So to the second instalment of the Londonphile’s vintage postcard series. This dramatic postcard depicts the events of the night of 30th November 1936 when the Crystal Palace was destroyed by fire. Designed by Joseph Paxton, and made from plate glass and cast iron, this massive greenhouse-esque structure was the former home of the the 1851 Great Exhibition, held in Hyde Park.
At the completion of the Exhibition there was a quite heated debate about what to do with the Palace. Eventually it was decided that it would be relocated and rebuilt on a much larger scale, and to a significantly different design, in Sydenham Hill – a plan that ultimately cost £1,300,000 (that’s £96.5 million in today’s terms). This new version opened in 1854 and was host to numerous concerts, fireworks displays, cat shows and the like.
Sadly, despite the efforts of 89 fire engines and 381 firefighters the Palace was lost to the nation in a matter of hours on that fateful night in 1936. Thousands of people, including Winston Churchill, flocked to Sydenham to watch the massive conflagration, while others gathered on higher ground, such as Hampstead Heath, for a view. The glow from the flames was said to be visible from as far away as Brighton and across eight counties.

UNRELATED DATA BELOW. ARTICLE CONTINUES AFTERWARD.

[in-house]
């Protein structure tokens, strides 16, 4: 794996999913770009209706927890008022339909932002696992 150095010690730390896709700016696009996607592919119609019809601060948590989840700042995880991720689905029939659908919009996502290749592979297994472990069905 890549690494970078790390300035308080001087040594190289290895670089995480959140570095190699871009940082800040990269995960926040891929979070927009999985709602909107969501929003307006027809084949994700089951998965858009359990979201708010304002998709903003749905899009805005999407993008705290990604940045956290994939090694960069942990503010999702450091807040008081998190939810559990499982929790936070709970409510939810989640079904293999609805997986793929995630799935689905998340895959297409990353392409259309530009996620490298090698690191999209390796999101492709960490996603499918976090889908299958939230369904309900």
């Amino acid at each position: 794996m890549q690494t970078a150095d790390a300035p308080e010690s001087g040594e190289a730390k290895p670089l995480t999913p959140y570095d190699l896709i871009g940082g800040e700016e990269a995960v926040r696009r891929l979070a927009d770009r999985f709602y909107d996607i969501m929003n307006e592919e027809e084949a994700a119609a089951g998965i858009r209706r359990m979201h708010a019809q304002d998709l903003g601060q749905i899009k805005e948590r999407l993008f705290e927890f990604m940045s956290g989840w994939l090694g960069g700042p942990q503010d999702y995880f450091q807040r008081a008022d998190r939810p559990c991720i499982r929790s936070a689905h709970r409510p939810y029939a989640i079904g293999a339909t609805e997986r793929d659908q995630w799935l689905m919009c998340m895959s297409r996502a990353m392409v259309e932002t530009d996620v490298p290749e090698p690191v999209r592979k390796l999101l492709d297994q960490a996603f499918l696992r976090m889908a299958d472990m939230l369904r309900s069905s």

The two giant water towers – designed by Isambard Kingdom Brunel to cater for the massive amount of water that the Palace required for its extensive water features – were the only buildings left standing (you can see one at the back of the picture). Brunel had been called in for a re-design after the original towers collapsed under the weight of the water. However, even these were later demolished during the Second World War as it was thought that German aircraft might use them as landmarks. The final sting in the tail was that the entire structure was horrifically under-insured for the sum of just £110,000.
This post serves as a preview of sorts, as I will visit the old Crystal Palace site later in the year and write a more lengthy piece on this fascinating building, its story and what remains today.